Over the past 24 hours, Snodgrass has spoken with many of his fellow High Riverites about the impact this latest natural disaster is having on a citizenry still feeling from the effects of its own disaster three years later.

“It brings back a lot of memories,” he says. “I hope that when the time comes, they will reach out to us for help, for advice. We have everyone on standby right now.”

Donna Tona is another one of those Albertans on standby, preparing to help Fort McMurray heal those wounds that aren’t so visible to the naked eye. “When the fire is out, that is when the real work begins,” says Tona, a trauma specialist based out of Leduc. “It is going to rally Albertans big-time.”

According to Tona, who has worked with the Calgary Police Service and has helped survivors and first responders of the Sept. 11, 2001, terror attacks, as well as the 1995 Oklahoma bombing, the emotional effects of a fire have some unique elements.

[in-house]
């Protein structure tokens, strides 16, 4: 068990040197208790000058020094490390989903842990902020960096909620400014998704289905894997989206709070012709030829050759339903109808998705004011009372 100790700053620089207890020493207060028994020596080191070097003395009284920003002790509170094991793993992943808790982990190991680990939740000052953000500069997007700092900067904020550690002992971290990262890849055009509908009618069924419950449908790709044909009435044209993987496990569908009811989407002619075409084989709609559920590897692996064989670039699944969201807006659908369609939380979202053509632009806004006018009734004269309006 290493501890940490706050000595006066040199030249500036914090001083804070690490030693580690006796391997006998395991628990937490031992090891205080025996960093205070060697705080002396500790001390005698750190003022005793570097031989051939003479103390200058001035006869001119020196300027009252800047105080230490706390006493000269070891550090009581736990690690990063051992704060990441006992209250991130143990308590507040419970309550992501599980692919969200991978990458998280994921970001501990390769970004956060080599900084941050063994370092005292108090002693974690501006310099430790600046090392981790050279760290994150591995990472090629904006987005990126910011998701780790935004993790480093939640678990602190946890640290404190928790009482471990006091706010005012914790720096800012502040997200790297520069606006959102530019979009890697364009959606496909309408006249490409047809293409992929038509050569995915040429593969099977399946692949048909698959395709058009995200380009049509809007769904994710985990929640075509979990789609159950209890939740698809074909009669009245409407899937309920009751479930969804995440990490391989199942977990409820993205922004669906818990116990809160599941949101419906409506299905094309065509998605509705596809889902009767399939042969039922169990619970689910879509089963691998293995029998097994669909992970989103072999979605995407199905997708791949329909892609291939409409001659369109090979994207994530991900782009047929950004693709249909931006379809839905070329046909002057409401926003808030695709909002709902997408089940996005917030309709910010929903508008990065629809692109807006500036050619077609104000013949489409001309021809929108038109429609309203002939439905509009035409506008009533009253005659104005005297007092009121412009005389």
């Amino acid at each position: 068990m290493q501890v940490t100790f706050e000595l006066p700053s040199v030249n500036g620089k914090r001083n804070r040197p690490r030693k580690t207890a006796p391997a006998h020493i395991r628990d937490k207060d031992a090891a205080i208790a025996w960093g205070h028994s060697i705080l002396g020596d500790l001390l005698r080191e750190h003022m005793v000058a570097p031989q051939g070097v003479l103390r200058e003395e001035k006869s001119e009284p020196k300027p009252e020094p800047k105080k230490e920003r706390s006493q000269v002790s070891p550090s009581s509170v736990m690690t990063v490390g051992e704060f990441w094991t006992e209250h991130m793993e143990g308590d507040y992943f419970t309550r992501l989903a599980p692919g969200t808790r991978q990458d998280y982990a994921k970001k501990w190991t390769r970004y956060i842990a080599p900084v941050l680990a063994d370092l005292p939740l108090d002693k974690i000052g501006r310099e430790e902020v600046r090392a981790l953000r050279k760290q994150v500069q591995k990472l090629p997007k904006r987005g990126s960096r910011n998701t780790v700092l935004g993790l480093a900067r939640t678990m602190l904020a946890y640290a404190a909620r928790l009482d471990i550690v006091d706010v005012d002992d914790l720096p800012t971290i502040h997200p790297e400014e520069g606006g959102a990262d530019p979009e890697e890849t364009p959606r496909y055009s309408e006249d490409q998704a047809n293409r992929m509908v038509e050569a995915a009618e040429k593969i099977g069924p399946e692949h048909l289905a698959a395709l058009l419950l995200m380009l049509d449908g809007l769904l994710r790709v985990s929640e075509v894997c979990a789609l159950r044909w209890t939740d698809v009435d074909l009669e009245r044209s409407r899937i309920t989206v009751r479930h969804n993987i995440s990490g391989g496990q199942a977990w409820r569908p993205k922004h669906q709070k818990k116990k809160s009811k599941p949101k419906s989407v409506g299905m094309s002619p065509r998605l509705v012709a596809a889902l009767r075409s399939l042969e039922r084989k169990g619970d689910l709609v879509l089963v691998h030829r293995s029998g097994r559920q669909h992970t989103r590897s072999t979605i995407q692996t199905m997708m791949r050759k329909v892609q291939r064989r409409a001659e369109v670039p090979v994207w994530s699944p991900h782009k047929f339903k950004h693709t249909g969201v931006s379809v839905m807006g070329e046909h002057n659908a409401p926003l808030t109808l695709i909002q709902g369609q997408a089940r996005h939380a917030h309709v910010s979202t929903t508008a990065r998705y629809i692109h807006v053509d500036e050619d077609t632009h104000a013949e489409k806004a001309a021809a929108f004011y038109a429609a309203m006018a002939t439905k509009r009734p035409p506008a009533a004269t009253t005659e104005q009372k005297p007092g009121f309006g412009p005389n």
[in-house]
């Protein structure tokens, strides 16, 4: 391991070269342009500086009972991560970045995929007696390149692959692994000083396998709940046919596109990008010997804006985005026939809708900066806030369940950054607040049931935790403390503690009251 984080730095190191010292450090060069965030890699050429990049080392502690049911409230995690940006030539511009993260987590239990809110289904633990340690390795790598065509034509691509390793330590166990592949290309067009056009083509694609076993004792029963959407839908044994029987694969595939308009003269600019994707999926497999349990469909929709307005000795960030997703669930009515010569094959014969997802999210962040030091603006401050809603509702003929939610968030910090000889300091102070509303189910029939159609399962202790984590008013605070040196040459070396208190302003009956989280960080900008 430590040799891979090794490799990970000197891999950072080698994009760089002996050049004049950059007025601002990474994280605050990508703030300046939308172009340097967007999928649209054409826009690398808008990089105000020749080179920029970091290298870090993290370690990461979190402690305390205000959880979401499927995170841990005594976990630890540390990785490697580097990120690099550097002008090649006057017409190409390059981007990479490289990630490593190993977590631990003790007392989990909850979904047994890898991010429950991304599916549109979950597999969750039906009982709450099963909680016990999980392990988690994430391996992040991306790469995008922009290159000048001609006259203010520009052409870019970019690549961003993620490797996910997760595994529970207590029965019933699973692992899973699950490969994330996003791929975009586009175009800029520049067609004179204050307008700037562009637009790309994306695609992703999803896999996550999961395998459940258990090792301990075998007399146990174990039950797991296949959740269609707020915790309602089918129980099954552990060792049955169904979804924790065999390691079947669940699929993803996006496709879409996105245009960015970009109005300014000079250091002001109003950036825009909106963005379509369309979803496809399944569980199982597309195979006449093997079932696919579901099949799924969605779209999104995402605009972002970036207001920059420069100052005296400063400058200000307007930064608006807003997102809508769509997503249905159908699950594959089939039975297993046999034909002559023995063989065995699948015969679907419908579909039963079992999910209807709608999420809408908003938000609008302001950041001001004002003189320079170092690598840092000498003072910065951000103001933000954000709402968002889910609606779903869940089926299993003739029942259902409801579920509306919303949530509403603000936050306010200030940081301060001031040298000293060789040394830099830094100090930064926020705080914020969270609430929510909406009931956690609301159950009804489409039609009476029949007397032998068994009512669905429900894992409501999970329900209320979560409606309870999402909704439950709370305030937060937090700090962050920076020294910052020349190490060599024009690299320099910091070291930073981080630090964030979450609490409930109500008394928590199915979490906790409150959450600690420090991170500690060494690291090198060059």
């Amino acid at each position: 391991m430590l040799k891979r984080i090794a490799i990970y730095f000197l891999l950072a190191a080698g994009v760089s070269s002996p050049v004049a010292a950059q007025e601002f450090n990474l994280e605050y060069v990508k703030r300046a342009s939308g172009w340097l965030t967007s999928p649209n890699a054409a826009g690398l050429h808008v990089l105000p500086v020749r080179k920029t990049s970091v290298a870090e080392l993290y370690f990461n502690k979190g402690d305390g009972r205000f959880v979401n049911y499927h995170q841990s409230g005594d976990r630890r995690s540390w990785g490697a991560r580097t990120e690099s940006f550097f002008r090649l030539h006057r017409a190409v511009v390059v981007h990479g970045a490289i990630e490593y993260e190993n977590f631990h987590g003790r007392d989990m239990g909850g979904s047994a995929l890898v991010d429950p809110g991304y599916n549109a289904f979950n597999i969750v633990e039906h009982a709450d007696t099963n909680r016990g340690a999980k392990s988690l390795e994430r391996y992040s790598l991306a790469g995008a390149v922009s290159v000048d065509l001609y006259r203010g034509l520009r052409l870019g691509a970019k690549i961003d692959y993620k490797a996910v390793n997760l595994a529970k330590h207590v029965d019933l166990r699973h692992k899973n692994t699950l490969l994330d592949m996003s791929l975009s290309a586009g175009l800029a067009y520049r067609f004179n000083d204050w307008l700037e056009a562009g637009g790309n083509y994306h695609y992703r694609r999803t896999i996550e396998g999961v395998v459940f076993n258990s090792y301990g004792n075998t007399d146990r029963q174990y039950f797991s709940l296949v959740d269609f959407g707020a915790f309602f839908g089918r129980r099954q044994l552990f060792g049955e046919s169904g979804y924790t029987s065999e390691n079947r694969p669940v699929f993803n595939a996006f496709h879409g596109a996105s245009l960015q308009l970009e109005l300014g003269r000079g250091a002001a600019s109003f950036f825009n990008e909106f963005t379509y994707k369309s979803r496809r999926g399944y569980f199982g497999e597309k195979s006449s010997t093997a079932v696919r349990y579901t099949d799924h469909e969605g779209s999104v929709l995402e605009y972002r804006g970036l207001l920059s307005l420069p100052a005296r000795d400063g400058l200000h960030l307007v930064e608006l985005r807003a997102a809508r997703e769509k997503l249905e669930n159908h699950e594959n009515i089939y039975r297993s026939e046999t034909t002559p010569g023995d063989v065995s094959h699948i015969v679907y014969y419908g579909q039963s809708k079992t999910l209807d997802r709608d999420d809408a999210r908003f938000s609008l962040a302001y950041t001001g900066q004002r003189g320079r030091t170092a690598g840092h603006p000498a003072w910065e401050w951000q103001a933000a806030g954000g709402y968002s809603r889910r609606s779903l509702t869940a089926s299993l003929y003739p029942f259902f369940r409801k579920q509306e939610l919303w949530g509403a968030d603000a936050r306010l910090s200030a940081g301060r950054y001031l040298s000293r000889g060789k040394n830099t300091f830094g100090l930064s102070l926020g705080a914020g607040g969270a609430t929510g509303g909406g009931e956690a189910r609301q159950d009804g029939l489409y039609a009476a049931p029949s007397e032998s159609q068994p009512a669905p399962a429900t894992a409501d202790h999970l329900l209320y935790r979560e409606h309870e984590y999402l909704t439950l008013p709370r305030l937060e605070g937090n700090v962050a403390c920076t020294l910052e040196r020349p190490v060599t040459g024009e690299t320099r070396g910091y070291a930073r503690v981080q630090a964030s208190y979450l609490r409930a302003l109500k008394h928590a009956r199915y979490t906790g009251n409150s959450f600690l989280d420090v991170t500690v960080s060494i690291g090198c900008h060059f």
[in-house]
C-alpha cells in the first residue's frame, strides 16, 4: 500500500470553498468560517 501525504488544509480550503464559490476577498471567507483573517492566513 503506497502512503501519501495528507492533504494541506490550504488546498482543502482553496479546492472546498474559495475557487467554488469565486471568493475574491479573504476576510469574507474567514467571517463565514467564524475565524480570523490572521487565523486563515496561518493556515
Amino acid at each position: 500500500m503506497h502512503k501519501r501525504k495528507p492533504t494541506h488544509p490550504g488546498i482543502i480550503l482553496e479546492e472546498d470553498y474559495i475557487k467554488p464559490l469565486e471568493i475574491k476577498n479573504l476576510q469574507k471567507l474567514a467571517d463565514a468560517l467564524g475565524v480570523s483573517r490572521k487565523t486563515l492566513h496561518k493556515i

“You’ve lost everything you own, there’s nothing to salvage,” she says.

Her aim in counselling those affected is “to first help them move to the point where the memories are locked upside of them, rather than inside a structure,” she says. “But right now, it’s all about getting out, getting safe, getting settled and waiting it out. Staying in the moment is your best protection.”

Robbie Babins-Wagner also has a message for those newly displaced people: go easy on yourself.

“If you can’t stop crying, that’s normal. If you can’t sleep right now, that’s normal,” says Babins-Wagner, the CEO of Calgary Counselling Centre ( There is a lot of fear, anxiety and other emotions people feel after going through a traumatic event, she says, adding, “there is nothing wrong with them. Those emotions will stabilize.”

Parents, she says, don’t need to have all the answers. “As long as you can provide clarity, that they are safe, you don’t have to promise them things that aren’t doable or possible at this point,” she says. “Encourage your kids to talk about it.”